News / USA

Earth Day Dawns on a Climate-Changed World

The three things you'll need to survive on this 'tough new planet'

Multimedia

Audio
Rosanne Skirble

On the the 40th anniversary of Earth Day [April 22], this warming planet we live on is posing serious new challenges to human civilization: increasingly severe droughts, floods, and storms across the globe, and slowly rising ocean levels.

Author, educator and environmental activist Bill McKibben offers some advice in his new book on how to live on what he calls our "tough new planet."

Changing world

When Bill McKibben wrote "The End of Nature" 20 years ago, he thought that if he simply pointed out ecological problems, people would do something about them."I was a 27-year old and more than a little naïve. I completely failed to understand the depth of the kind of cultural transformation that we were going to have to make it we were ever going to deal with climate change."

Bill McKibben says climate change has created a new planet, still recognizable but fundamentally different, that we may as well call 'Eaarth.'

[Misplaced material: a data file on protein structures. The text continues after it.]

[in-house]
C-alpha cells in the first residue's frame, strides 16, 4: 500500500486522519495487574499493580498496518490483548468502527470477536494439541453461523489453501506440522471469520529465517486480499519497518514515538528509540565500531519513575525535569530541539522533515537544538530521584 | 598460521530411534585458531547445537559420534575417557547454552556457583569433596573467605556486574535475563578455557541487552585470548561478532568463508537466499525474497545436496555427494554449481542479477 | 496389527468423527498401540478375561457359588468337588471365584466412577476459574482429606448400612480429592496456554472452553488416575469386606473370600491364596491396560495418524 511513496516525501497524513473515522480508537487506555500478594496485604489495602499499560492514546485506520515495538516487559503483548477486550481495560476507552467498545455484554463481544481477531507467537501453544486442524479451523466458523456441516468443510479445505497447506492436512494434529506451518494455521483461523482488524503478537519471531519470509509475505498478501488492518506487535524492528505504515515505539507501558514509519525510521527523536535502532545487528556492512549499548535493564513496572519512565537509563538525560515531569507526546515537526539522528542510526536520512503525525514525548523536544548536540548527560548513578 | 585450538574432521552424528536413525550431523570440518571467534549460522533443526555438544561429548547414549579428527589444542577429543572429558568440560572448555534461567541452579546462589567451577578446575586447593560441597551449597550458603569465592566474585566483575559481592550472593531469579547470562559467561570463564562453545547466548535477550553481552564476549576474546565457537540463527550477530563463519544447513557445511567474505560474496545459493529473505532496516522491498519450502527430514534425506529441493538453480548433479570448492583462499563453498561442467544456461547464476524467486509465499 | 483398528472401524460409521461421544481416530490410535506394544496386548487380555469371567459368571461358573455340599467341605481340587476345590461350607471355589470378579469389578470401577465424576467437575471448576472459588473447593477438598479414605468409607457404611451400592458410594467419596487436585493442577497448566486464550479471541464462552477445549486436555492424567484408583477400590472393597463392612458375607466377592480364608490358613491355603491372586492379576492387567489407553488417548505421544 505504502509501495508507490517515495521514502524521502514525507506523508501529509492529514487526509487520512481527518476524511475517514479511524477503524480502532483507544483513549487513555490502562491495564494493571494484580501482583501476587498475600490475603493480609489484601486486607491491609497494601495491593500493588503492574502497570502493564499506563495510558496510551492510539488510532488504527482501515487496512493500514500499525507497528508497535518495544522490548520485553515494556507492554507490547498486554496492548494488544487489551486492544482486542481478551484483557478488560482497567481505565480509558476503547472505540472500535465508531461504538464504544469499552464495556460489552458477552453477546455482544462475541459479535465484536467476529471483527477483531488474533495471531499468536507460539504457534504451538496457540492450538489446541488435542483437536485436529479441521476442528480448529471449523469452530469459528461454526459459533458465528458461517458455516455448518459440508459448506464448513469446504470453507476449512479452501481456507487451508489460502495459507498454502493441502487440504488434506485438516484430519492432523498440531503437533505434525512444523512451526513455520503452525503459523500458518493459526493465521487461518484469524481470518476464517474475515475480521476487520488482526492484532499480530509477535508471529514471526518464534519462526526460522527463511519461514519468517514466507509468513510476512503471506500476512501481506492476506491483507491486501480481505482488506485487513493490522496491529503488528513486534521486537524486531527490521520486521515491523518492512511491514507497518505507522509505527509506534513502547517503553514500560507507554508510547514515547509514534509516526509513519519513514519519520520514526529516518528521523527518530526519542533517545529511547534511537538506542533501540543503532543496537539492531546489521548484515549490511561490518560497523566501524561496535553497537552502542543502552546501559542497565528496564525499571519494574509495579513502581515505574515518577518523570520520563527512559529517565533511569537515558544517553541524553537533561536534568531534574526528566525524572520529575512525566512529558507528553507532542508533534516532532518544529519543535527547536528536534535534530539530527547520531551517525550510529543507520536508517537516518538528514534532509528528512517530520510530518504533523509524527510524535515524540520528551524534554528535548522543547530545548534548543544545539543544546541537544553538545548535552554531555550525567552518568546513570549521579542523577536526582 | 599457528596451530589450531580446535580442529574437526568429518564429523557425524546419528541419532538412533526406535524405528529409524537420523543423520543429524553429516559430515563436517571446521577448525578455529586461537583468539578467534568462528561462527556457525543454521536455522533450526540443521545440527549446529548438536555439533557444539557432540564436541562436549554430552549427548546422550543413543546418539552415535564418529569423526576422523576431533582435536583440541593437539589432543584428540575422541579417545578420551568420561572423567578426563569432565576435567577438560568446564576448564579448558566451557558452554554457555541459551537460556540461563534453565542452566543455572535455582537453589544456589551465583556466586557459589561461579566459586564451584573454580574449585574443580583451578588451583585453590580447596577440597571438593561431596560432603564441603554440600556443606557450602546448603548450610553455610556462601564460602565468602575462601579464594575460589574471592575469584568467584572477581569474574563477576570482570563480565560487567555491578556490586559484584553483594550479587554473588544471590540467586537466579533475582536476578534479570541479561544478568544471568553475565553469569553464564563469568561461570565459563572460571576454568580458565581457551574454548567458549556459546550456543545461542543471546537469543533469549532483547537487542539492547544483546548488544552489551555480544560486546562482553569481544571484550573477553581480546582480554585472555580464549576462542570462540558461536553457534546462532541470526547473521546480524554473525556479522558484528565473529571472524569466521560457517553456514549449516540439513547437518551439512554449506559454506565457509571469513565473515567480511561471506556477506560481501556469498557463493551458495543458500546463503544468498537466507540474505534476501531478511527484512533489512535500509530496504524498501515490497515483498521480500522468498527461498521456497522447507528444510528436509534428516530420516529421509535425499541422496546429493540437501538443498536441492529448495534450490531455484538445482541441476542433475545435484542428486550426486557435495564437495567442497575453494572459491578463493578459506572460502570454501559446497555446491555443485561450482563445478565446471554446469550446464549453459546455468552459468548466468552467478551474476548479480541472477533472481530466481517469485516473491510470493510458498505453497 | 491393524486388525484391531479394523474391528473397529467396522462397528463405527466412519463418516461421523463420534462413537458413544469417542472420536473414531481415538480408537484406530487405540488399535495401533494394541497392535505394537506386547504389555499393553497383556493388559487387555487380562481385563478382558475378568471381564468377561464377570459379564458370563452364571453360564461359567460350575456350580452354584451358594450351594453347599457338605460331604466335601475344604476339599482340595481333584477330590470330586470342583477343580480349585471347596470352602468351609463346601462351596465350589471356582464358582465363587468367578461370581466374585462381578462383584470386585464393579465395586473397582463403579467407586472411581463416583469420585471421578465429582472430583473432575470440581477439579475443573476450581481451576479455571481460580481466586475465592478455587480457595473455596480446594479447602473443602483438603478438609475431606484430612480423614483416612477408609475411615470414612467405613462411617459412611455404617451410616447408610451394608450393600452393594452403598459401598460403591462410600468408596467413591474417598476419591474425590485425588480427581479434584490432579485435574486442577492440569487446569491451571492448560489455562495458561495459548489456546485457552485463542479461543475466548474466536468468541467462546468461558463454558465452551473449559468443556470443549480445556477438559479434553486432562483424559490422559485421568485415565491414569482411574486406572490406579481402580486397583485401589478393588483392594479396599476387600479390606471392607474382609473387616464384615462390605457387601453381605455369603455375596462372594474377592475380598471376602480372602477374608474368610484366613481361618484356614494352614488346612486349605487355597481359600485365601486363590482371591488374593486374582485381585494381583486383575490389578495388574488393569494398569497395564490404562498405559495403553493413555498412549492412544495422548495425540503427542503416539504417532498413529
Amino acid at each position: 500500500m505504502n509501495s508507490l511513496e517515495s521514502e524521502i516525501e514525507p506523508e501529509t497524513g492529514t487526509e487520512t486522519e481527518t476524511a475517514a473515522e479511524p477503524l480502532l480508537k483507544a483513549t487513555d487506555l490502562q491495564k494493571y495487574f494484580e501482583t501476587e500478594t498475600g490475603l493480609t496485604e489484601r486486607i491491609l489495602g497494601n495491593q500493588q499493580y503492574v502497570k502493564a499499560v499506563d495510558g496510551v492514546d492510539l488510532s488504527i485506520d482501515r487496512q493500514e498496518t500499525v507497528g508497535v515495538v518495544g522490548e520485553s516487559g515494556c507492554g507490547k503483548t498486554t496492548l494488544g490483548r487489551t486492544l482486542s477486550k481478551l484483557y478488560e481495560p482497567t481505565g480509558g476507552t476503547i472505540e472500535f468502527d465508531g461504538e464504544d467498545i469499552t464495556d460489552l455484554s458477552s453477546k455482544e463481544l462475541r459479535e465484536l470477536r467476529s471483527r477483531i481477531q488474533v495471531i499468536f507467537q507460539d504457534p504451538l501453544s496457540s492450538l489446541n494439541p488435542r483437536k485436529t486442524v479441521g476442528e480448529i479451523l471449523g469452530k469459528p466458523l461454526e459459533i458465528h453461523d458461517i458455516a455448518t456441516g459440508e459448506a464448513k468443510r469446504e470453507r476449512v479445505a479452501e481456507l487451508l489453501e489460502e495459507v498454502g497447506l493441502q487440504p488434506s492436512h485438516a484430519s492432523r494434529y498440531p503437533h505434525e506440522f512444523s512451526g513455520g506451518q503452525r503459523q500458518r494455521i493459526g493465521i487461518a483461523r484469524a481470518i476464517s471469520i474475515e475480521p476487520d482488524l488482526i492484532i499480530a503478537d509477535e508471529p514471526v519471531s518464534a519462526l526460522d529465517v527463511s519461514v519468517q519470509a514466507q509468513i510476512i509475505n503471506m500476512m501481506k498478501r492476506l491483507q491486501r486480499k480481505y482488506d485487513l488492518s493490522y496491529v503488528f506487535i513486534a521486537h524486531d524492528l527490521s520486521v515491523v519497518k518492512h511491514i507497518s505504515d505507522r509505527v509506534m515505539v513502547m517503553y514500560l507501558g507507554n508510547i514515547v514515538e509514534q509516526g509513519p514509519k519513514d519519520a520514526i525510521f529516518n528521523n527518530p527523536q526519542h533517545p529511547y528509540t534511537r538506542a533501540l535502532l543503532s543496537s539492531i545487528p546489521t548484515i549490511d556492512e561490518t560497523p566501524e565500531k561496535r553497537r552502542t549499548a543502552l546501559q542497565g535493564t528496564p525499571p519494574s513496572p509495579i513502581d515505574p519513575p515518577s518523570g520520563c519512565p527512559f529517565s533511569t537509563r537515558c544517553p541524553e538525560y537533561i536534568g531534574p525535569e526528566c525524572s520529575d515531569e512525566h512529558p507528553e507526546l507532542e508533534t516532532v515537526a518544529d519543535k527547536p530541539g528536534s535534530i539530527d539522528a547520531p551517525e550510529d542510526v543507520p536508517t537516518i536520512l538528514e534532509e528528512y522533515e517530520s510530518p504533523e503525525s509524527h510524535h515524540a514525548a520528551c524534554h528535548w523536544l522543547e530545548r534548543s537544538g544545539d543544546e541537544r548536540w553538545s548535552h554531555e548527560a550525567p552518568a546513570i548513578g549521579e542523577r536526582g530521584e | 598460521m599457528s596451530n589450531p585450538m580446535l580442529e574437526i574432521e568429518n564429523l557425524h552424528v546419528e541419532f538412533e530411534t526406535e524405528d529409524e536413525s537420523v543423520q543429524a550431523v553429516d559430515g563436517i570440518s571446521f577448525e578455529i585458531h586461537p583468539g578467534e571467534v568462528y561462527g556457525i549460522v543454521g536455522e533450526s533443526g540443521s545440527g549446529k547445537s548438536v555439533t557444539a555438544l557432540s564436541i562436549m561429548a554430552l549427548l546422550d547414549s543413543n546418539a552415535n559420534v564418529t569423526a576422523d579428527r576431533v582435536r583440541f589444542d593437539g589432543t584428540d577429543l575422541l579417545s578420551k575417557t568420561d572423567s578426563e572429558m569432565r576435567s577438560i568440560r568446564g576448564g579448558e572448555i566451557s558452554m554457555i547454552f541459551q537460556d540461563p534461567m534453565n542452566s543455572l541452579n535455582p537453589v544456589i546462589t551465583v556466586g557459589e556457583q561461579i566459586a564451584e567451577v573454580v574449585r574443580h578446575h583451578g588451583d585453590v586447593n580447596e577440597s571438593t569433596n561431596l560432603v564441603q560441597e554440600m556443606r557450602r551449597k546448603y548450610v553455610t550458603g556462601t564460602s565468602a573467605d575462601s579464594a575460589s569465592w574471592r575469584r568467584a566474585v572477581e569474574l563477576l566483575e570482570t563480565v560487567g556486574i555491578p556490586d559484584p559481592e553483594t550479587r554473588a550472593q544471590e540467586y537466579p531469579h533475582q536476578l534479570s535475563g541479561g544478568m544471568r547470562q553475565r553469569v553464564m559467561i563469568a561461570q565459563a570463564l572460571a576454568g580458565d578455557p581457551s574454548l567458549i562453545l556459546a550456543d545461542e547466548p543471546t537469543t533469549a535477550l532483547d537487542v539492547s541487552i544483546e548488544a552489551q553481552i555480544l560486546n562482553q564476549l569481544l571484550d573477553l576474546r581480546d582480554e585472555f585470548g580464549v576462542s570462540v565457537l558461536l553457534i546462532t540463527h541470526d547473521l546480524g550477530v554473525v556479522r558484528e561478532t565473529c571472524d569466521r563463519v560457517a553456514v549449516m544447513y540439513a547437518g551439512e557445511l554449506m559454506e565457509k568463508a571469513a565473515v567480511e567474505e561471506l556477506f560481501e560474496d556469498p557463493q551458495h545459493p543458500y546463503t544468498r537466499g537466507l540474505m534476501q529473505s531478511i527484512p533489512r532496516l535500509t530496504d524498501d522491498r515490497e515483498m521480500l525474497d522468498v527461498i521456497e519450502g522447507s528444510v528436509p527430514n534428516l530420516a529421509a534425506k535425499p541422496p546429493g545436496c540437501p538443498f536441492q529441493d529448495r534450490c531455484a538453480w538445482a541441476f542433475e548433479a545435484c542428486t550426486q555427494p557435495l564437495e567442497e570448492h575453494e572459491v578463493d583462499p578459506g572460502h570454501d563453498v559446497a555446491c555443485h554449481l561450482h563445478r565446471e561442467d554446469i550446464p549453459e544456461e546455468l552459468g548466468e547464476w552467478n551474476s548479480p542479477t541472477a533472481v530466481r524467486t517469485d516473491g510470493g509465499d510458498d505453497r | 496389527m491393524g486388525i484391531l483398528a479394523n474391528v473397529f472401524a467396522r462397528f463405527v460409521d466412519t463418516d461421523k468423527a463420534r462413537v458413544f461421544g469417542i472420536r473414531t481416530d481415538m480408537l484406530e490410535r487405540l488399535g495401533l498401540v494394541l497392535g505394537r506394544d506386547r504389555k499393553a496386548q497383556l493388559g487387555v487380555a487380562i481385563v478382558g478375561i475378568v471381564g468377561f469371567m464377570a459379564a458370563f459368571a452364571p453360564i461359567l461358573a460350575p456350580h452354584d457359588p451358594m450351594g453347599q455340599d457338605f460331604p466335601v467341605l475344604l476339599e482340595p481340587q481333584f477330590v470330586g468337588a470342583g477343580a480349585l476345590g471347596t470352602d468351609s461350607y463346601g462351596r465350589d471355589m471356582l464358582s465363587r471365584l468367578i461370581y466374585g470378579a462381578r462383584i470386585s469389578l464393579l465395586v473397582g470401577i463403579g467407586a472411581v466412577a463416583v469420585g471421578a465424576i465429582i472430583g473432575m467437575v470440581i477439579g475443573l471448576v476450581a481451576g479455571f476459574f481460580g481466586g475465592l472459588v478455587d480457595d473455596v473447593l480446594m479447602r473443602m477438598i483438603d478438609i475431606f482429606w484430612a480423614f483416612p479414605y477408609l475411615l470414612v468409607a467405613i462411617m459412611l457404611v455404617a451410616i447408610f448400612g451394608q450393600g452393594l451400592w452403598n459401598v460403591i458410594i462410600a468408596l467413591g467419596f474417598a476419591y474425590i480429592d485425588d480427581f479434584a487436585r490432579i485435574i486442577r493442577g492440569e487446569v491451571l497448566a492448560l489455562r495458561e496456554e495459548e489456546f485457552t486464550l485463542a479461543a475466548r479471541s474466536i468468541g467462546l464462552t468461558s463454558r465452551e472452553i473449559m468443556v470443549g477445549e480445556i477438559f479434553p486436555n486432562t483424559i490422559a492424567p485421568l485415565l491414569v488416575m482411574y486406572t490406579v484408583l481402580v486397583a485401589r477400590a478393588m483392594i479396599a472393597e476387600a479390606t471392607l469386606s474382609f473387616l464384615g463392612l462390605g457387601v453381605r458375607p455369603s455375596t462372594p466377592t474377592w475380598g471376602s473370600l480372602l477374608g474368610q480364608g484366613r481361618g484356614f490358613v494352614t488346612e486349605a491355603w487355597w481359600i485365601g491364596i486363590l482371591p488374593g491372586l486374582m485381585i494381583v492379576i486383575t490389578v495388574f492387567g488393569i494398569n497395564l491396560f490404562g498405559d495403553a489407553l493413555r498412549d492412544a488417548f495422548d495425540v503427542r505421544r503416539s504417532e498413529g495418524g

Bill McKibben says climate change has created a new planet, still recognizable but fundamentally different, that we may as well call 'Eaarth.'

Since that time McKibben has written a dozen books that address climate change from many different angles. His latest is "Eaarth: Making a Life on a Tough New Planet." He spells Eaarth with an extra letter "a," to make a point.

"The planet on which our civilization evolved no longer exists." It's a place, he says, "where the atmosphere holds more water moisture, where the poles are melting, where we seeing the oceans acidify, not for our grandchildren, but for us. It will get a lot worse if we don't get our act together, but it's already started."

Deadly consequences

The United Nations estimates that 300,000 people die each year from the effects of global warming.

Climate change is driving higher rates of migration and civil conflict while also fueling increases in poverty, disease, and hunger. McKibben wants the United States, the world's greatest polluter behind China, to do more.

He notes that the U.S. House of Representatives recently passed the American Clean Energy and Security Act of 2009. The bill would require the nation's industries to reduce their carbon emissions by 83 percent over the next four decades. But the measure has stalled in the Senate. 

Bill McKibben attended the Copenhagen climate talks with 350.org, a grassroots advocacy group whose goal is to spread the message that 350 parts per million of carbon dioxide in the atmosphere is too much.